Raging wildfire engulfs mountains in northeast Thailand
A wildfire that started on Khao Chaplu mountain in Nakhon Nayok province in northeast Thailand on Tuesday has spread to engulf 700 rai of land on several mountains in Khao Laem, Khao Kaew and Khao Tabak.
Strong winds blew the flames to the peak of Khao Laem mountain yesterday, which looks like an erupting volcano in photos taken from behind the Chulachomkhlao Royal Military Academy in Mueang district late last night.
The governor of Nakhon Nayok province, Bancha Chaowarin, said that KA-32 helicopters from the Department of Disaster Prevention and Mitigation will attempt to extinguish the Khao Laem inferno today and are expected to arrive at 1pm.
Last night, ten fire engines were deployed on standby to protect nearby communities but it was too dangerous for firefighters to attempt to quell the flames during the night, said the governor.
No evacuation orders were made yesterday despite the nearest communities living 400 – 500 metres away from the uncontrollable fire.
Netizens pointed out that there are many makeshift construction worker camps near Khao Laem mountain.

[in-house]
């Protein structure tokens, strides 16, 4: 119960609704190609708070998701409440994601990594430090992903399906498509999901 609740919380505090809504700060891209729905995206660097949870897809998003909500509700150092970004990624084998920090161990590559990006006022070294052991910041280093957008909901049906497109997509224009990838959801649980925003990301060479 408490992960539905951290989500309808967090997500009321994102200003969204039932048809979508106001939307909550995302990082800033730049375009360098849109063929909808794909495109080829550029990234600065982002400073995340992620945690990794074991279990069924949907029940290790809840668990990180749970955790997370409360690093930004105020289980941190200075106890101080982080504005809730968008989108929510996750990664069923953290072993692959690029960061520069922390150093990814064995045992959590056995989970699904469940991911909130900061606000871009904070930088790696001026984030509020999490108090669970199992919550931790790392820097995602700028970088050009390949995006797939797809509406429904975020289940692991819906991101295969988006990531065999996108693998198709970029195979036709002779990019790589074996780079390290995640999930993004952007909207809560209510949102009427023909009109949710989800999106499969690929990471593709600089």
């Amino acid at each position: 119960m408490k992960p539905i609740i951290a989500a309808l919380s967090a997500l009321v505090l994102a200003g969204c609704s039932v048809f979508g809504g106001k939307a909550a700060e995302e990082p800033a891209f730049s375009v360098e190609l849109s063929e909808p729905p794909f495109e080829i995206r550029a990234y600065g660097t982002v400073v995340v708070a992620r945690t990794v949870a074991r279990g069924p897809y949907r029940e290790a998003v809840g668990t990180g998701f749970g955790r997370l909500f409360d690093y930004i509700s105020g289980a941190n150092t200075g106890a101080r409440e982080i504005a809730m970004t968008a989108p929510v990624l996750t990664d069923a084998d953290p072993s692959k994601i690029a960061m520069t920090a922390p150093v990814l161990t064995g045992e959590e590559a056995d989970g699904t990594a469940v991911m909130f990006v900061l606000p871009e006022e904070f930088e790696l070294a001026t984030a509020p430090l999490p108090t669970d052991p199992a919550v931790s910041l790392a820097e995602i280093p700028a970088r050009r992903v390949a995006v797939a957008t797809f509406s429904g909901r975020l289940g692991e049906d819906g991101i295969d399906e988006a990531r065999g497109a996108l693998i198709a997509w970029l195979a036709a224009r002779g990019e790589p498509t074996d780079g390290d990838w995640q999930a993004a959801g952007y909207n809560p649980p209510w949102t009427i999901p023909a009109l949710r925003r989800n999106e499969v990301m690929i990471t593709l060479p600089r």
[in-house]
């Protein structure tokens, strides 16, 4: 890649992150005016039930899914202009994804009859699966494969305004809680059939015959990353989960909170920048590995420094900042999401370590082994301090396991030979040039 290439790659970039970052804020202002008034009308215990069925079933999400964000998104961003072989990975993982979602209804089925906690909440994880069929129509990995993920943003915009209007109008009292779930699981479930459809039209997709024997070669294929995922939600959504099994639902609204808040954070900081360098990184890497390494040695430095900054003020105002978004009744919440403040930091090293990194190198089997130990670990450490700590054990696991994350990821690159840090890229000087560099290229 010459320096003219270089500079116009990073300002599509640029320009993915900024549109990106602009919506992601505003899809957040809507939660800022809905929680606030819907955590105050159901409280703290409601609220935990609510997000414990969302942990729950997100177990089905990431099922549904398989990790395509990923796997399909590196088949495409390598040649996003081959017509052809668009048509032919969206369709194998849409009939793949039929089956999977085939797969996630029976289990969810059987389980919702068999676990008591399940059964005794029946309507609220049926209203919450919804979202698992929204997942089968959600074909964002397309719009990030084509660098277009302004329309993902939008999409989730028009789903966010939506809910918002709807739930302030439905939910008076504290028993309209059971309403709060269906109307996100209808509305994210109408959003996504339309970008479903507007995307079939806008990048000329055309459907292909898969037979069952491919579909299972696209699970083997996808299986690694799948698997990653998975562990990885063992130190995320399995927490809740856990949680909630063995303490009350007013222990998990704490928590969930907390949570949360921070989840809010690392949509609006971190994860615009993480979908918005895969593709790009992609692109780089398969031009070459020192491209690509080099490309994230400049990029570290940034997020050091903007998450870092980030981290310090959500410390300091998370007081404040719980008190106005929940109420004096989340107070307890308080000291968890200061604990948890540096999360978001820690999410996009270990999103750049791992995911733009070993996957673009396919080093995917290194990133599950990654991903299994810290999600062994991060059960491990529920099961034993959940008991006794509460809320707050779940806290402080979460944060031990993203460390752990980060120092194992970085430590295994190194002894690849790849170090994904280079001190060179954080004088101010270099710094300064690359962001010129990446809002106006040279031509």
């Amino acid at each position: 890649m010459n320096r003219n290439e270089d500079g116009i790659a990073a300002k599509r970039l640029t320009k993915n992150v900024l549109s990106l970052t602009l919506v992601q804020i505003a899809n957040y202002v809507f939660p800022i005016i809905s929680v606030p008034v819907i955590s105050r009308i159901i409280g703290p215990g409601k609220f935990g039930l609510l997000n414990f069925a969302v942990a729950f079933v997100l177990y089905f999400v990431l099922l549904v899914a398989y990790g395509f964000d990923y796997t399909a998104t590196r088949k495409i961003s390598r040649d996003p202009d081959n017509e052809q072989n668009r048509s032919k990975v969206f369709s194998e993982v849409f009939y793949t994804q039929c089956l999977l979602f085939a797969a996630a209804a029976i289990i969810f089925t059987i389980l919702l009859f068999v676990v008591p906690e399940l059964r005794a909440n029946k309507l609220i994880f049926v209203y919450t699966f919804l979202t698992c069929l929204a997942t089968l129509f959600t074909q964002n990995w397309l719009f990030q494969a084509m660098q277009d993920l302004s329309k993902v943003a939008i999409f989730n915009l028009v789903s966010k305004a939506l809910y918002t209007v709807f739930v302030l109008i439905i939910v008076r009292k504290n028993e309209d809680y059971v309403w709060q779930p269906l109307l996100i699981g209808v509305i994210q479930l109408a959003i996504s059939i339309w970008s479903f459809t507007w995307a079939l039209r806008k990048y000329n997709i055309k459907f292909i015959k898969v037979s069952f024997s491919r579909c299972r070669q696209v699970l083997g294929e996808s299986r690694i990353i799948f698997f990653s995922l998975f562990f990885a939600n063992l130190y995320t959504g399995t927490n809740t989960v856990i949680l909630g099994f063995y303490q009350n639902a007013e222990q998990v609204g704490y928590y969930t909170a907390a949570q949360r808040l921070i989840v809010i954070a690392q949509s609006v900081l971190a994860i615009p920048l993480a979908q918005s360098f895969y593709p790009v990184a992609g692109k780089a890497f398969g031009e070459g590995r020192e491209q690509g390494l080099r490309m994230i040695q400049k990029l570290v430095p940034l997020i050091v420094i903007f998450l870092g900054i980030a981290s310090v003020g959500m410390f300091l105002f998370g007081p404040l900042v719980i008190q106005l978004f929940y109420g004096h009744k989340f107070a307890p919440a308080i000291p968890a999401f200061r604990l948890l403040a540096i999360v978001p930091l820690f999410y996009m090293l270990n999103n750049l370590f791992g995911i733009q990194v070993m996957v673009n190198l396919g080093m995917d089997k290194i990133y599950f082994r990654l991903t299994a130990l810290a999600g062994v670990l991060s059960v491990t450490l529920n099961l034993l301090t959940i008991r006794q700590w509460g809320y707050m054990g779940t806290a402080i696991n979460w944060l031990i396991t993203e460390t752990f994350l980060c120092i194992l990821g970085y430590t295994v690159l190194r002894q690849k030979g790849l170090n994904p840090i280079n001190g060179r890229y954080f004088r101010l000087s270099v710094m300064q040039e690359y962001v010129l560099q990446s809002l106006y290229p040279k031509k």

The military will convene at 8am today to plan how to prevent the fire from reaching communities, said the governor.
As of 7am today, the fire continues to erupt and currently covers around 700 rai of land in the Phrommanee and Khao Phra subdistricts.
The mountains are abundant with wildlife and reports say that wild animals have been spotted trying to flee the flames. The Facebook page “this is Nakhon Nayok” posted a photo of an owl that escaped the flames and perched in a tree in the community.
Anyone who sees wild animals in need of help should call the Nakhon Nayok Wildlife Rescue Centre 1 on 1362, said the post.
Officials say the blaze started during a summer storm on Tuesday night.
Meanwhile, arson and forest fires in north and northeast Thailand, Myanmar, and Laos continue to pump a thick blanket of PM2.5 dust into the air. Chiang Mai has been ranked the most polluted city in the world for several days in a row.
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